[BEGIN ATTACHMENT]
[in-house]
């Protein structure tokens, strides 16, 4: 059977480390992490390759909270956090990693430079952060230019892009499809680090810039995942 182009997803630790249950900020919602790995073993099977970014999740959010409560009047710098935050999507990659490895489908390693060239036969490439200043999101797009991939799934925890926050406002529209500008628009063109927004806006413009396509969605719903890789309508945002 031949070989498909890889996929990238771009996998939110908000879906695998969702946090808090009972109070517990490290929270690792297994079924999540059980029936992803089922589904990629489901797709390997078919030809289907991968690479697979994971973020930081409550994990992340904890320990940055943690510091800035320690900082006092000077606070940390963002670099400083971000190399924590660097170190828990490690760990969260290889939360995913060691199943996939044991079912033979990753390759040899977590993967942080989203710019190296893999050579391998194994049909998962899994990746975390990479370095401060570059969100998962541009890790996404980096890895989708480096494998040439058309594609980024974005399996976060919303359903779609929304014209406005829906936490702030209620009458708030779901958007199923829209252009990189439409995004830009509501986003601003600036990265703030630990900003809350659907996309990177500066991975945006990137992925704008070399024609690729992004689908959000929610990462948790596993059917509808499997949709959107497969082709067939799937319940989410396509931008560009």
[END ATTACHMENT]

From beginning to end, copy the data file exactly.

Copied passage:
[in-house]
């Protein structure tokens, strides 16, 4: 059977480390992490390759909270956090990693430079952060230019892009499809680090810039995942 182009997803630790249950900020919602790995073993099977970014999740959010409560009047710098935050999507990659490895489908390693060239036969490439200043999101797009991939799934925890926050406002529209500008628009063109927004806006413009396509969605719903890789309508945002 031949070989498909890889996929990238771009996998939110908000879906695998969702946090808090009972109070517990490290929270690792297994079924999540059980029936992803089922589904990629489901797709390997078919030809289907991968690479697979994971973020930081409550994990992340904890320990940055943690510091800035320690900082006092000077606070940390963002670099400083971000190399924590660097170190828990490690760990969260290889939360995913060691199943996939044991079912033979990753390759040899977590993967942080989203710019190296893999050579391998194994049909998962899994990746975390990479370095401060570059969100998962541009890790996404980096890895989708480096494998040439058309594609980024974005399996976060919303359903779609929304014209406005829906936490702030209620009458708030779901958007199923829209252009990189439409995004830009509501986003601003600036990265703030630990900003809350659907996309990177500066991975945006990137992925704008070399024609690729992004689908959000929610990462948790596993059917509808499997949709959107497969082709067939799937319940989410396509931008560009």